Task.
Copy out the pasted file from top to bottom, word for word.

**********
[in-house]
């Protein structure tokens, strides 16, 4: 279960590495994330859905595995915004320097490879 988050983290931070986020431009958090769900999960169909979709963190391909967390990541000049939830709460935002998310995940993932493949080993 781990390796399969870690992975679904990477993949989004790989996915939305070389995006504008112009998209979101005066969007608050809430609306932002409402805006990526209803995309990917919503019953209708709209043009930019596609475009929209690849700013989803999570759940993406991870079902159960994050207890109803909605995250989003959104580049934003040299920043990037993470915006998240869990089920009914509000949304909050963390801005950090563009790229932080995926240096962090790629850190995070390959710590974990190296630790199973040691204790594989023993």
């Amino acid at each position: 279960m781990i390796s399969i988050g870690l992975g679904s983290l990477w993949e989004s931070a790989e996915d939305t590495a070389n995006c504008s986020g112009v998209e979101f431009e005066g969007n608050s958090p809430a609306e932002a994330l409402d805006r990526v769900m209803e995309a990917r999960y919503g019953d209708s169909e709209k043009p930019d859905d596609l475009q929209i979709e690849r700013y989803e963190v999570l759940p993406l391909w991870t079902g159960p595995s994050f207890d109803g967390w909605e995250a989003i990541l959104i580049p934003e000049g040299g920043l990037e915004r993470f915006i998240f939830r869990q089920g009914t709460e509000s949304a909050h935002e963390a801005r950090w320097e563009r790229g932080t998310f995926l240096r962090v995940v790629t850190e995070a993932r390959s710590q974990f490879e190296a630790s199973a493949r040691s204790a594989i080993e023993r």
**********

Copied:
[in-house]
């Protein structure tokens, strides 16, 4: 279960590495994330859905595995915004320097490879 988050983290931070986020431009958090769900999960169909979709963190391909967390990541000049939830709460935002998310995940993932493949080993 781990390796399969870690992975679904990477993949989004790989996915939305070389995006504008112009998209979101005066969007608050809430609306932002409402805006990526209803995309990917919503019953209708709209043009930019596609475009929209690849700013989803999570759940993406991870079902159960994050207890109803909605995250989003959104580049934003040299920043990037993470915006998240869990089920009914509000949304909050963390801005950090563009790229932080995926240096962090790629850190995070390959710590974990190296630790199973040691204790594989023993």
């Amino acid at each position: 279960m781990i390796s399969i988050g870690l992975g679904s983290l990477w993949e989004s931070a790989e996915d939305t590495a070389n995006c504008s986020g112009v998209e979101f431009e005066g969007n608050s958090p809430a609306e932002a994330l409402d805006r990526v769900m209803e995309a990917r999960y919503g019953d209708s169909e709209k043009p930019d859905d596609l475009q929209i979709e690849r700013y989803e963190v999570l759940p993406l391909w991870t079902g159960p595995s994050f207890d109803g967390w909605e995250a989003i990541l959104i580049p934003e000049g040299g920043l990037e915004r993470f915006i998240f939830r869990q089920g009914t709460e509000s949304a909050h935002e963390a801005r950090w320097e563009r790229g932080t998310f995926l240096r962090v995940v790629t850190e995070a993932r390959s710590q974990f490879e190296a630790s199973a493949r040691s204790a594989i080993e023993r």